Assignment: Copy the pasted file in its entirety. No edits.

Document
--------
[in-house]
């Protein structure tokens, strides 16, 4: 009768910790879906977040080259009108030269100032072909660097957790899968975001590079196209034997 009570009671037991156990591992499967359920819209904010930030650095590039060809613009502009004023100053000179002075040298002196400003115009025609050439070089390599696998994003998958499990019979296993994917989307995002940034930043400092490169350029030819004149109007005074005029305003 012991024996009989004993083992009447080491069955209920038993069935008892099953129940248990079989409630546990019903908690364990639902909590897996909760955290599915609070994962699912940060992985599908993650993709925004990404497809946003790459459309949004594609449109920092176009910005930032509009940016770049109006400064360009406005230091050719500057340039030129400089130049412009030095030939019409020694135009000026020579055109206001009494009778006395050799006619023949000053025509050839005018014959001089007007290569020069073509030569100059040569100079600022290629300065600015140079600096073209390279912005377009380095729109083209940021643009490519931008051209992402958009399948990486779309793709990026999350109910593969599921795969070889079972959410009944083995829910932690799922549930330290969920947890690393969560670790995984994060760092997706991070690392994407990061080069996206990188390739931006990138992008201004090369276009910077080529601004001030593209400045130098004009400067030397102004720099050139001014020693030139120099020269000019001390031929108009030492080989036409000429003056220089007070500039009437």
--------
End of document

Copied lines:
[in-house]
């Protein structure tokens, strides 16, 4: 009768910790879906977040080259009108030269100032072909660097957790899968975001590079196209034997 009570009671037991156990591992499967359920819209904010930030650095590039060809613009502009004023100053000179002075040298002196400003115009025609050439070089390599696998994003998958499990019979296993994917989307995002940034930043400092490169350029030819004149109007005074005029305003 012991024996009989004993083992009447080491069955209920038993069935008892099953129940248990079989409630546990019903908690364990639902909590897996909760955290599915609070994962699912940060992985599908993650993709925004990404497809946003790459459309949004594609449109920092176009910005930032509009940016770049109006400064360009406005230091050719500057340039030129400089130049412009030095030939019409020694135009000026020579055109206001009494009778006395050799006619023949000053025509050839005018014959001089007007290569020069073509030569100059040569100079600022290629300065600015140079600096073209390279912005377009380095729109083209940021643009490519931008051209992402958009399948990486779309793709990026999350109910593969599921795969070889079972959410009944083995829910932690799922549930330290969920947890690393969560670790995984994060760092997706991070690392994407990061080069996206990188390739931006990138992008201004090369276009910077080529601004001030593209400045130098004009400067030397102004720099050139001014020693030139120099020269000019001390031929108009030492080989036409000429003056220089007070500039009437």